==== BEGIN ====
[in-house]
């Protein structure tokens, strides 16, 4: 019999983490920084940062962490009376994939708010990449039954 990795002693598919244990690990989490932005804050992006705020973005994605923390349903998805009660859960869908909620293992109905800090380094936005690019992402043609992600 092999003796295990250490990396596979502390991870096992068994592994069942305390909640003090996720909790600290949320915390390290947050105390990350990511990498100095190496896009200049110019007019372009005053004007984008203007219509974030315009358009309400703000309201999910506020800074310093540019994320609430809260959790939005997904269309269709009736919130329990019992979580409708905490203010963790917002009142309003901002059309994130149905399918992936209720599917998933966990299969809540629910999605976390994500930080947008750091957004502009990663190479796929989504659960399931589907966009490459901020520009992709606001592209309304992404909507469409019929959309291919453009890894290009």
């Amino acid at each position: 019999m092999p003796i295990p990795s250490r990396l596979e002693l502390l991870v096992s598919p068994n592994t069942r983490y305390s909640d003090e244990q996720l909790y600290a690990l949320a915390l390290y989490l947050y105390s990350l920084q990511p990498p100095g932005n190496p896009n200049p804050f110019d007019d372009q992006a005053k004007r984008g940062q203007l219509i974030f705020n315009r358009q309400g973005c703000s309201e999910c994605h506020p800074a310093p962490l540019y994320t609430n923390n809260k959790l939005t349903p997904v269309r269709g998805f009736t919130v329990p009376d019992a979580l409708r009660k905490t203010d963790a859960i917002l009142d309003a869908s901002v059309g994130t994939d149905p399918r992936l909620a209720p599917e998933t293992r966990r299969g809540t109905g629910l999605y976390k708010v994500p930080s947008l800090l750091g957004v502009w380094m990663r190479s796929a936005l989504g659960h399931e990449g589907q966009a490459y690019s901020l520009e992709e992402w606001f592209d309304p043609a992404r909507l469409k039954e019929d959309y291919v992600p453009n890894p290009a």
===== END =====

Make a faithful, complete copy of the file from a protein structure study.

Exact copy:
[in-house]
């Protein structure tokens, strides 16, 4: 019999983490920084940062962490009376994939708010990449039954 990795002693598919244990690990989490932005804050992006705020973005994605923390349903998805009660859960869908909620293992109905800090380094936005690019992402043609992600 092999003796295990250490990396596979502390991870096992068994592994069942305390909640003090996720909790600290949320915390390290947050105390990350990511990498100095190496896009200049110019007019372009005053004007984008203007219509974030315009358009309400703000309201999910506020800074310093540019994320609430809260959790939005997904269309269709009736919130329990019992979580409708905490203010963790917002009142309003901002059309994130149905399918992936209720599917998933966990299969809540629910999605976390994500930080947008750091957004502009990663190479796929989504659960399931589907966009490459901020520009992709606001592209309304992404909507469409019929959309291919453009890894290009």
């Amino acid at each position: 019999m092999p003796i295990p990795s250490r990396l596979e002693l502390l991870v096992s598919p068994n592994t069942r983490y305390s909640d003090e244990q996720l909790y600290a690990l949320a915390l390290y989490l947050y105390s990350l920084q990511p990498p100095g932005n190496p896009n200049p804050f110019d007019d372009q992006a005053k004007r984008g940062q203007l219509i974030f705020n315009r358009q309400g973005c703000s309201e999910c994605h506020p800074a310093p962490l540019y994320t609430n923390n809260k959790l939005t349903p997904v269309r269709g998805f009736t919130v329990p009376d019992a979580l409708r009660k905490t203010d963790a859960i917002l009142d309003a869908s901002v059309g994130t994939d149905p399918r992936l909620a209720p599917e998933t293992r966990r299969g809540t109905g629910l999605y976390k708010v994500p930080s947008l800090l750091g957004v502009w380094m990663r190479s796929a936005l989504g659960h399931e990449g589907q966009a490459y690019s901020l520009e992709e992402w606001f592209d309304p043609a992404r909507l469409k039954e019929d959309y291919v992600p453009n890894p290009a």